“The need for human intervention is reduced; you are getting people to do more interesting tasks,” he says of how his team has reduced the time they spend providing answers to questions about travel policy and process. McSperrin explains that, in essence, chatbots match an answer to a question. With chat already in use for candidates and recruiters, adding it to the corporate travel function was “logical”. “If your business is driven by technology improvement and streamlining, then your travel programme needs to reflect that,” he says.
Amadeus’s Mesnage agrees. “AI is empowering the booker and the end user,” she says. “It is streamlining the operations of customers. We know that travel disruption is extremely destructive for both the traveller and the booker, so being able to optimise and predict disruption is of great value.”
Nuno Castro, Director of Data Science at Expedia Group agrees that AI is streamlining the business travel booking experience. “The algorithms provide the right properties to the right traveller, so it has increased the speed at which you can book.”
Adopting AITyree at CWT adds that AI and data tools enable the travel booker to analyse the travel behaviour of their organisation and improve the experience both for the traveller, but also the organisation. CWT advises organisations to integrate data sources. “So we take the travel database of everything you have booked and everything you have paid and then I need to know demographics and then I need to know pay grades,” says Tyree. “I take the HR data and integrate that with the corporate finance system and now I have a 360° view of travel – who is travelling, the business and, more importantly, how the business expenditure correlates to travel.
“Then you can say for every individual and every cost centre, I can correlate your revenue back to travel expenditure and then you can create a KPI.” Tyree adds that data integration also enables organisations to tackle other challenges, such as staff satisfaction and retention.
“The travel industry is a little behind other sectors. That is because travel products do have specifics,” Mesnage says. “You cannot consume travel as much as books or shoes. It is perishable – if you don’t travel it is gone.”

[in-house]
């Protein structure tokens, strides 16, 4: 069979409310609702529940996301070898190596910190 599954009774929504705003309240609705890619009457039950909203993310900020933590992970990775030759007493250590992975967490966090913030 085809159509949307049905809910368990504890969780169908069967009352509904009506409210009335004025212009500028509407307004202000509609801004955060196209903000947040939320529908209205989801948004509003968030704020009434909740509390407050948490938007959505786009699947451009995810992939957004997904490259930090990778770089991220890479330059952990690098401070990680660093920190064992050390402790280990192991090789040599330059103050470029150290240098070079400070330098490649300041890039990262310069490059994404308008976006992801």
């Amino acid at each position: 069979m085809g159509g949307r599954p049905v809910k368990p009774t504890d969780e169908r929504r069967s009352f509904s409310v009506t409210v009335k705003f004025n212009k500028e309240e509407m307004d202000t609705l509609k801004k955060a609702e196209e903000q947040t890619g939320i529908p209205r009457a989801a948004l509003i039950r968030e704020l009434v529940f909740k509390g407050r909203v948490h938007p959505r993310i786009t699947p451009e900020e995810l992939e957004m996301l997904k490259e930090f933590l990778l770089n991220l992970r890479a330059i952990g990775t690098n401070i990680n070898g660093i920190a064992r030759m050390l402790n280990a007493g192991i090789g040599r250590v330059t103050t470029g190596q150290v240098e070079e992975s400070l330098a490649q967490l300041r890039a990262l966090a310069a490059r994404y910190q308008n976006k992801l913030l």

In the past 20 years we have all lived digital lives and the data that has created is the fuel for AI
Although AI may only just be entering the business travel departures area, in other sectors it has already arrived and begun to unpack its bags (see box, p60). Both the legal and health sectors report that AI is helping those sectors automate tasks, such as paralegal research or analysis of MRI scans, which not only reduces the time these tasks take, but more importantly, reduces the error rate. As repetitive tasks, often handed to less well-trained members of staff, both sectors report error rates can be cut by AI.
The hype created by pictures of white robots neatly ignores the fact that AI is necessary due to the sheer amount of data that the travel sector has to deal with.
“In the past 20 years we have all lived digital lives and the data that has been created is the fuel for AI,” Mesnage says. Burgess adds: “With AI you can never have too much data, the challenge is making sense of it all.”
“You have an obligation to ingest customer data and understand it end to end,” says Ian Cohen, group chief information officer at Addison Lee. “It’s not yours anyway, it’s entrusted to you by your customers so how dare you not make the effort to understand its end-to-end value and provenance.”
As Cohen points out, travel buyers must now look past the headlines and figure out how to leverage AI to make the most of the increasing amount of data coming their way.
“Organisations need to ensure that they have good tools operating on good data, otherwise they are just wading in a ‘data swamp’,” he says.